Use Interactive Elements.

Most learning management systems include tools to help facilitate enhanced interactivity. By including engagement tactics like quizzes, you can gauge the level of engagement and most importantly, learning, from each of the students enrolled in the course. One suggestion is to place one or two multiple choice questions at the end of each module to keep students on their toes while working through the content. This increases the level of participation with the content and the amount of information a student retains. Each time you give the learner something to do within the content, you are giving a them a reason to remain engaged and continue learning. Many LMSs have enhanced the ability for gamification within their platforms because this has shown to engage learners beyond just a sit-and-watch lesson with a test at the end to measure what the student learned. Another effective way to produce and engaging learning environment within an online course is through discussion boards. This allows the learners to talk with their peers that are also going through the learning at the same time. Through thought-provoking questions and robust dialogue, you can help decrease the amount of isolation students feel when taking a course online and instead open them up to the varying opinions of other students, thus facilitating a deeper level of learning. Lastly, automated messages and auto-responders: if someone has not logged into their platform for several days, is close to not making the time limit for course completion, or any other number of notifications that can be scheduled and sent for your class. This is a nice nudge for learners to understand that they will be held accountable even outside a traditional learning environment where instructors typically notice those that are not paying attention or risk failure.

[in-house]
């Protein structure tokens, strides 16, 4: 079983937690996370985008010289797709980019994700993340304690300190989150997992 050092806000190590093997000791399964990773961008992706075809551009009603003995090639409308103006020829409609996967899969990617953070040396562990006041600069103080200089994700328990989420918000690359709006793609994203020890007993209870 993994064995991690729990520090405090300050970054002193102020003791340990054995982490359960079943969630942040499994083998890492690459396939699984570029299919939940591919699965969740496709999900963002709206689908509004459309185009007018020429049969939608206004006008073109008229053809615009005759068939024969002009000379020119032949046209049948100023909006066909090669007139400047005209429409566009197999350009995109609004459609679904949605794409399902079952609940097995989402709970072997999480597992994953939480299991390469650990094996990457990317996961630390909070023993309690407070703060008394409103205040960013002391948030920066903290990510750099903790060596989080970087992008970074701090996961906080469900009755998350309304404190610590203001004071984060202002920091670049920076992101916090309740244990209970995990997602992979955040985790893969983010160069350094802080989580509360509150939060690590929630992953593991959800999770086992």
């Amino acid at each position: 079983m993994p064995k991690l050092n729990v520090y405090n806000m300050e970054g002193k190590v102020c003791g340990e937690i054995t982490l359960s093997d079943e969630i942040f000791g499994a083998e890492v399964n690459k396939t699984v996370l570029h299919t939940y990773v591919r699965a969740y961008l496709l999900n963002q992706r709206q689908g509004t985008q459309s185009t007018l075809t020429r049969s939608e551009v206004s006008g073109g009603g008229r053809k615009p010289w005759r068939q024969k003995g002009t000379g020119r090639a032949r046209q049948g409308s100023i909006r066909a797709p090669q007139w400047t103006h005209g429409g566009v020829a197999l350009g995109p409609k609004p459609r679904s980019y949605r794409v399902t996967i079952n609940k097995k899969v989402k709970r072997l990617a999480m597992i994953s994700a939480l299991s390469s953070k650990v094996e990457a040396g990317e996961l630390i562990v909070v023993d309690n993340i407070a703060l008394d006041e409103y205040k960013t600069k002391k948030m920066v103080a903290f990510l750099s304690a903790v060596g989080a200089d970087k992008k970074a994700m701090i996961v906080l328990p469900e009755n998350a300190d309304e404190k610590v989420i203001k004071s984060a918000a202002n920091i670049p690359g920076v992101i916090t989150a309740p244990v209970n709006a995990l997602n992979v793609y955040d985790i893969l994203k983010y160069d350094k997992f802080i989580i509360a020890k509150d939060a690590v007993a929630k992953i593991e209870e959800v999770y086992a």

Unclutter Your Content.

Too many different formats represented within a learning module can cause your students to lose what they are supposed to learn of the important subject matter. Varying your formats is important to keep students engaged, but each learning module does not need every type of format to ensure proper learning. Steer students toward the most important subject matter to learn by strategically using the most informational resources you have available. If you add multiple formats within each module you risk having your students use the information they most like to learn from which may not be the most important knowledge within the module.

Creating online courses can be fun, challenging, rewarding, and ultimately can benefit your organization in very impactful ways. From increasing the training, to compliance, accountability and increased engagement across the board - online courses can unify your agency or business. Take into account some of these tips while improving your courses and don’t forget to take a look at the analytics that course completion gives - this can help determine how the employees at your place of work best learn, what can be different to help success, and how their learning evolves over time.